Two experiments were conducted to investigate the relationship between attributions made for stereotype-relevant behaviours and stereotype-based beliefs. In Experiment 1 participants were presented with a scenario describing an individual from a target group performing a stereotype-consistent behaviour. After reading the scenario, participants completed attributional ratings for the behaviour and rated the target group on stereotype-relevant characteristics. In Experiment 2, participants read a scenario that described an individual performing either a stereotype-consistent or a stereotype-inconsistent behaviour. After reading the scenario, participants completed a sentence stem, which was subsequently coded for the presence of situational or dispositional attributions for the target behaviour. Participants also rated the target group on stereotype-based dimensions. In both experiments participants who made atypical attributions for the target behaviours (situational attributions for stereotype-consistent and dispositional attributions for -inconsistent behaviours) made less stereotype-based judgments of the target group than participants who made typical attributions (dispositional attributions for stereotype-consistent and situational attributions for -inconsistent behaviours). Results are discussed in terms of moderation of stereotypes.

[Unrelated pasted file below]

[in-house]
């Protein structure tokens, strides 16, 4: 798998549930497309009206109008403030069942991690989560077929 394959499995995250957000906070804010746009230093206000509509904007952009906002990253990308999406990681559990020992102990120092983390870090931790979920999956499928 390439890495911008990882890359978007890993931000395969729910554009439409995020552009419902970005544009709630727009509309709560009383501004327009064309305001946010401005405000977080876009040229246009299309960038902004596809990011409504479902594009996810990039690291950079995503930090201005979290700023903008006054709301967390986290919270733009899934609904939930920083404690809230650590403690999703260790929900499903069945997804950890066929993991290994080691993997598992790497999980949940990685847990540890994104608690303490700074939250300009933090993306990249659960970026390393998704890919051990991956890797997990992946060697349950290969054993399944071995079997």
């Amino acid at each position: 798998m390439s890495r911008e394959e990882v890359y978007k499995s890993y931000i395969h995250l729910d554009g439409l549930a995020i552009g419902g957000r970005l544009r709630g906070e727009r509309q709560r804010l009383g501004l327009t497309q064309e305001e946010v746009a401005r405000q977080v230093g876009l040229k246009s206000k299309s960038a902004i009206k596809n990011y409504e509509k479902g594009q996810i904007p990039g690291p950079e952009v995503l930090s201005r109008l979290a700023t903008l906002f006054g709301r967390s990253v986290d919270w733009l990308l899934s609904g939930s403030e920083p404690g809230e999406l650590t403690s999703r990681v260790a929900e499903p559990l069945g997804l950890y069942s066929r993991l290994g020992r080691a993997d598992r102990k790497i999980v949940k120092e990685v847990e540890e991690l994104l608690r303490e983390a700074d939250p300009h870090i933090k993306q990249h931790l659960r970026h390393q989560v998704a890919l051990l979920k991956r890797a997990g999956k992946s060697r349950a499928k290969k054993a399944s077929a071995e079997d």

|Number of pages||5|
|Journal||The New Zealand Journal of Psychology|
|Publication status||Published - Mar 2007|
- causal attribution